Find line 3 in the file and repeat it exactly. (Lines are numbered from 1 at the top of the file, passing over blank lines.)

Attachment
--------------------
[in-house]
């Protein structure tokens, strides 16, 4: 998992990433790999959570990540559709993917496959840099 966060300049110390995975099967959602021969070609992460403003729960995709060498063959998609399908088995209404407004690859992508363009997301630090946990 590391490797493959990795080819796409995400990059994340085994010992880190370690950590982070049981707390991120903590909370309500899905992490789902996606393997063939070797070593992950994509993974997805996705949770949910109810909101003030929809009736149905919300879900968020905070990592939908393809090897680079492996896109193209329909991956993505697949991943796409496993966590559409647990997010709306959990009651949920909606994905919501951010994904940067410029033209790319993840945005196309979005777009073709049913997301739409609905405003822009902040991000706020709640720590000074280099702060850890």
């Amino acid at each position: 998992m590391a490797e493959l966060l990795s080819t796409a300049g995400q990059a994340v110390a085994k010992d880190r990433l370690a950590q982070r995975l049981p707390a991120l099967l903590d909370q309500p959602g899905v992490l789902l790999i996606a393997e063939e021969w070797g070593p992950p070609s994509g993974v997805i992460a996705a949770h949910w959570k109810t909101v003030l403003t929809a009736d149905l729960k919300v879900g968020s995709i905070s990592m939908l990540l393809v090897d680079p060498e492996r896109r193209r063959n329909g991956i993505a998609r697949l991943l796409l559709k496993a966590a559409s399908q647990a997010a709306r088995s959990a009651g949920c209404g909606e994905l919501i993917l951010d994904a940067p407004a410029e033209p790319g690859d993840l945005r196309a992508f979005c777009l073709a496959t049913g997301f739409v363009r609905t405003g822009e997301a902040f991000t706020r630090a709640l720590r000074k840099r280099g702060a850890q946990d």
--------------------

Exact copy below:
């Amino acid at each position: 998992m590391a490797e493959l966060l990795s080819t796409a300049g995400q990059a994340v110390a085994k010992d880190r990433l370690a950590q982070r995975l049981p707390a991120l099967l903590d909370q309500p959602g899905v992490l789902l790999i996606a393997e063939e021969w070797g070593p992950p070609s994509g993974v997805i992460a996705a949770h949910w959570k109810t909101v003030l403003t929809a009736d149905l729960k919300v879900g968020s995709i905070s990592m939908l990540l393809v090897d680079p060498e492996r896109r193209r063959n329909g991956i993505a998609r697949l991943l796409l559709k496993a966590a559409s399908q647990a997010a709306r088995s959990a009651g949920c209404g909606e994905l919501i993917l951010d994904a940067p407004a410029e033209p790319g690859d993840l945005r196309a992508f979005c777009l073709a496959t049913g997301f739409v363009r609905t405003g822009e997301a902040f991000t706020r630090a709640l720590r000074k840099r280099g702060a850890q946990d």